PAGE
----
The lunch:
About a year ago, I saw Massimo at the Loblaws by my house when I was grocery shopping with my boyfriend. We wanted to follow him around the store and buy whatever he was getting, because we figured then we might be able to cook up the same great meal that he was making. Then we just felt awkward and gave up on the idea. But Massimo is the type of chef that cooks food that fills your kitchen with smells that are warm and comforting and is exactly the kind of food that I want to make.

Massimo still likes to work in the kitchen at his restaurant. The restaurant seems to have a real family feel, his wife works there too. He has been lucky to have many members of his kitchen staff stay on for upwards of ten years. Massimo told me that a lot of his longtime employees do leave eventually but he encourages them because he believes that chefs need to go out in the world, see what’s happening and learn along the way. His ex-staff members are now working at restaurants all across the globe.

Massimo told me about a new show he is working on that is currently being pitched in Cannes. It’s called Gourmet Escapes and Massimo travels around the world trying different cuisines and experiencing different cultures. So far, he has been to Iceland, South Carolina, Italy, Nova Scotia and more. Massimo told me about his time in Iceland and how much he wants to go back. He said the food is amazing, there are lots of great restaurants, a happening night life and the hot springs that everyone talks about? He said he could’ve stayed in them all day.

Hearing about his new show reminded me of Anthony Bourdain’s No Reservations. I’m a huge fan of the show and so is Massimo. He told me that after watching the episode of Anthony Bourdain in Chicago, Massimo took a road trip and went to all of the same places. He said it was an amazing trip and included eating the most delicious hot dogs and tamales at a diner in a trailer. Often when I watch No Reservations, I want to go to the city and try the food. I liked that a professional chef like Massimo is also so enthusiastic and open to try out what other chefs are doing around the world. As this blog has taught me over and over again, you really never stop learning.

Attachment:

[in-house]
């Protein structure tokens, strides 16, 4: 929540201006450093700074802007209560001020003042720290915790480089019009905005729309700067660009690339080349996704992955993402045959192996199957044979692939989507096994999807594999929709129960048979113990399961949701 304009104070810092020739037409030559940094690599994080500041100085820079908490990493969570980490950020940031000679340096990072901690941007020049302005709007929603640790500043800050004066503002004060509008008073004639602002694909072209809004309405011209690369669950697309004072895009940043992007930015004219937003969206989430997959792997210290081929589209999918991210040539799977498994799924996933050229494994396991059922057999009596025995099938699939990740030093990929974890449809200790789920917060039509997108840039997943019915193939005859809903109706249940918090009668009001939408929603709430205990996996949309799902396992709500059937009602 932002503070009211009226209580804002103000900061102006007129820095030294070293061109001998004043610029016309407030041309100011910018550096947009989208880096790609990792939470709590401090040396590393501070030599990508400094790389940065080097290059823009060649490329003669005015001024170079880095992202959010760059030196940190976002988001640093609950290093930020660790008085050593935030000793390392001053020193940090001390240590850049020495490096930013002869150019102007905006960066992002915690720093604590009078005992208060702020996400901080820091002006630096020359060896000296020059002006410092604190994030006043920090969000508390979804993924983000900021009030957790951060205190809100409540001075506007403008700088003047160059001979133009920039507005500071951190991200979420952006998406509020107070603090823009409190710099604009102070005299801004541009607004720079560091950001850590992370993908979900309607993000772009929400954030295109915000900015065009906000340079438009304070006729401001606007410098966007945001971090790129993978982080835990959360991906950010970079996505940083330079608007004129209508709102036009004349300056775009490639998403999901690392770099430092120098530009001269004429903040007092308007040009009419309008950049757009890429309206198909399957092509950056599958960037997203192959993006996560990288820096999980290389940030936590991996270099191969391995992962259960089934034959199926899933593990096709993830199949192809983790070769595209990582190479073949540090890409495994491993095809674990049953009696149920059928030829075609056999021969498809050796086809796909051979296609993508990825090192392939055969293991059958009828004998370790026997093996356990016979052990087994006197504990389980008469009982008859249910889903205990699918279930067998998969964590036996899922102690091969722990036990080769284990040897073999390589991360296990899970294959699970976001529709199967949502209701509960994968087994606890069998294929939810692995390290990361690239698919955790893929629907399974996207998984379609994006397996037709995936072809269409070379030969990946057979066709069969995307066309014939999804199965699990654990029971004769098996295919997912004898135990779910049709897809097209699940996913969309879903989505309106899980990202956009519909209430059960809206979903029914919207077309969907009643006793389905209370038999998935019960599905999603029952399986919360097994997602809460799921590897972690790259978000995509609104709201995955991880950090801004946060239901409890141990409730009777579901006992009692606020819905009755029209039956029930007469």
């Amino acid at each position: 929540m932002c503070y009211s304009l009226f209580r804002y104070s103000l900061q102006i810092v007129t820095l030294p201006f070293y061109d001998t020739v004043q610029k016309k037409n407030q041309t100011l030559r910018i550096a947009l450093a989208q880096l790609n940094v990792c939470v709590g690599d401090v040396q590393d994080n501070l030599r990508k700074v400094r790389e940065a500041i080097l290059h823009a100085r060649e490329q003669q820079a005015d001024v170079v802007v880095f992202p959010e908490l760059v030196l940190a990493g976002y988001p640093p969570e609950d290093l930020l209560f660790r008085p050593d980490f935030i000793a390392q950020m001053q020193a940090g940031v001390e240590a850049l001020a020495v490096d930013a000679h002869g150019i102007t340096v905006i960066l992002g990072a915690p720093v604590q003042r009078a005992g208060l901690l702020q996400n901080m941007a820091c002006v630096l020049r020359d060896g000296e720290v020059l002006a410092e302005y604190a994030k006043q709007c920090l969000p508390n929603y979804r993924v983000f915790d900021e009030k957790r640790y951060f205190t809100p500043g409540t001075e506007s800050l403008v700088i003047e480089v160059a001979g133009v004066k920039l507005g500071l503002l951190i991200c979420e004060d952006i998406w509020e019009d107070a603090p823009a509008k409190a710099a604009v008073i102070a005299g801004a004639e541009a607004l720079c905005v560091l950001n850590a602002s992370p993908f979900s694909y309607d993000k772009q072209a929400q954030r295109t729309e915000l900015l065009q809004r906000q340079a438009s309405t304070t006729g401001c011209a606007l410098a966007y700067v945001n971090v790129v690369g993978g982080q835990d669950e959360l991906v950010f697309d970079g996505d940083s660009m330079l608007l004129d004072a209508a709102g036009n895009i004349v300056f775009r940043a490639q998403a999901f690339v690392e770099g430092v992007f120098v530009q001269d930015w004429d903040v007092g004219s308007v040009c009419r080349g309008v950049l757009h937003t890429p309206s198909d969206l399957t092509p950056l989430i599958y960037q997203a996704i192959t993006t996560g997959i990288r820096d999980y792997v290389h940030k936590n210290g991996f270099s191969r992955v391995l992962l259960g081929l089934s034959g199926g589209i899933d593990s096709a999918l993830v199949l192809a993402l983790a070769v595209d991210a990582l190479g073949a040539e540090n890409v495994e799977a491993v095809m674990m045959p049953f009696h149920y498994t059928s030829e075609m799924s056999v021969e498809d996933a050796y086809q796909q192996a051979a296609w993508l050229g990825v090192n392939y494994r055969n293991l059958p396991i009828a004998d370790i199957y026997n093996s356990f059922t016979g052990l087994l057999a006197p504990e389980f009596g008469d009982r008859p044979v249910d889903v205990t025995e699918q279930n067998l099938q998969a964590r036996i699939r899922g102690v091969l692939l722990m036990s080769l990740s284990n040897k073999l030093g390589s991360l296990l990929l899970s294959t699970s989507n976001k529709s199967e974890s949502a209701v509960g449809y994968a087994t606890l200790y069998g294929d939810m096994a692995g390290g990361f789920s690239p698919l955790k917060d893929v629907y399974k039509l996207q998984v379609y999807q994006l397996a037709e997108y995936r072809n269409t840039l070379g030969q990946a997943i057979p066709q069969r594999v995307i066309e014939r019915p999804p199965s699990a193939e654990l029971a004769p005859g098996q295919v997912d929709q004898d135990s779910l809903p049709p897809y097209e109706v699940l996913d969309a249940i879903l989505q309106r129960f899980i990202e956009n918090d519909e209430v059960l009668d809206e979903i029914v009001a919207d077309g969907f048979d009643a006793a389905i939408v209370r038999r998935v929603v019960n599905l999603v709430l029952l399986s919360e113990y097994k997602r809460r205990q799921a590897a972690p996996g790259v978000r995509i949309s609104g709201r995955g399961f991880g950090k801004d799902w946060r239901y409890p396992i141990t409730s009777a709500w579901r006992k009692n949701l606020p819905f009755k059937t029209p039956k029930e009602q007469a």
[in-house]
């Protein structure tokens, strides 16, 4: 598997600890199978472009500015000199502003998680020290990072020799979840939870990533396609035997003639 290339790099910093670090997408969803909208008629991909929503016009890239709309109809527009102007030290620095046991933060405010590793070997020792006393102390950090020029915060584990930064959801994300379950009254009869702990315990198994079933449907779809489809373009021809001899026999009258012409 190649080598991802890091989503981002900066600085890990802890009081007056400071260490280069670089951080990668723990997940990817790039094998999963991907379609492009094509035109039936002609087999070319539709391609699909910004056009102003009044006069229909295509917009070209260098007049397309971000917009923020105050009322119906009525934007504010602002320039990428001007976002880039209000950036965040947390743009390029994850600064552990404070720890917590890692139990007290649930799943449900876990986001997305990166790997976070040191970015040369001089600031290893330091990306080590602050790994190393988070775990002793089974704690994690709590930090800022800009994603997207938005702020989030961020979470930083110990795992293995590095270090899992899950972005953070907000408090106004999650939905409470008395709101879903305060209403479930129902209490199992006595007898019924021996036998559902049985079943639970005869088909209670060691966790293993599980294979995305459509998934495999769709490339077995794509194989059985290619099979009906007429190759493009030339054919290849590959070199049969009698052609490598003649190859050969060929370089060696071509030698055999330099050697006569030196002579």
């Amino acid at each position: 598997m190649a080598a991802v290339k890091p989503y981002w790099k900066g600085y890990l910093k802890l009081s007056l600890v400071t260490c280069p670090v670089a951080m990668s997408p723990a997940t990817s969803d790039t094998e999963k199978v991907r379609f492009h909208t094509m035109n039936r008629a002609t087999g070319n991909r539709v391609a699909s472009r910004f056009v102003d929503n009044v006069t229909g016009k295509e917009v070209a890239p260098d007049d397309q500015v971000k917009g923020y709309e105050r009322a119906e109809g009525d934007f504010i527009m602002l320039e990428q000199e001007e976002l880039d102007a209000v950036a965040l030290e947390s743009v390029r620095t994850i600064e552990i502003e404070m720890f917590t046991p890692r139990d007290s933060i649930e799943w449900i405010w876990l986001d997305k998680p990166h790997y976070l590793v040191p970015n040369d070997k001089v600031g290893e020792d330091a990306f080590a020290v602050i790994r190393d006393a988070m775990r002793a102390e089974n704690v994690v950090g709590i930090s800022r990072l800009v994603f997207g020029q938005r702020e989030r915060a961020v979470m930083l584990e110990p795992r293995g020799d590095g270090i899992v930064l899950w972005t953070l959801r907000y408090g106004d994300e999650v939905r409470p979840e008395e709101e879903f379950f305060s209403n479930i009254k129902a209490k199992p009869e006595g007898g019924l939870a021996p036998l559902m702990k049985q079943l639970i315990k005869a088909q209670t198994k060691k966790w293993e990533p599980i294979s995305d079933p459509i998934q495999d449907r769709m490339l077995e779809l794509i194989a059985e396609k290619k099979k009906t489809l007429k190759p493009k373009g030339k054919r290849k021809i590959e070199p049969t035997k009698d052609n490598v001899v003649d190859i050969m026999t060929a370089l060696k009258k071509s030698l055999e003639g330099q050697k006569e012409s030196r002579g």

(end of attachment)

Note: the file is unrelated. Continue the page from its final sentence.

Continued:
World Economic Forum Associate Director and Obama Campaign New Media Team Member Rahaf Harfoush

20 Sep

Lunch with Mary 043

Date of lunch:
Monday, September 20, 2010

The company:
Rahaf Harfoush, after living in Geneva, has just moved to Paris (jealous) and works for the World Economic Forum as the Associate Director of the Technology Pioneers Programme. She is also a sought after new media and technology speaker with engagements all over the world from Egypt to Uruguay to Toronto. In 2008, she was part of the new media team working on the Barack Obama campaign in Chicago. She has published a book about the experience called “Yes We Did: An Insider’s Look at How Social Media Built the Obama Brand”. She is currently in Toronto for 10 days for several speaking engagements and interviews and I was very happy to get some time on her very busy calendar.

The food: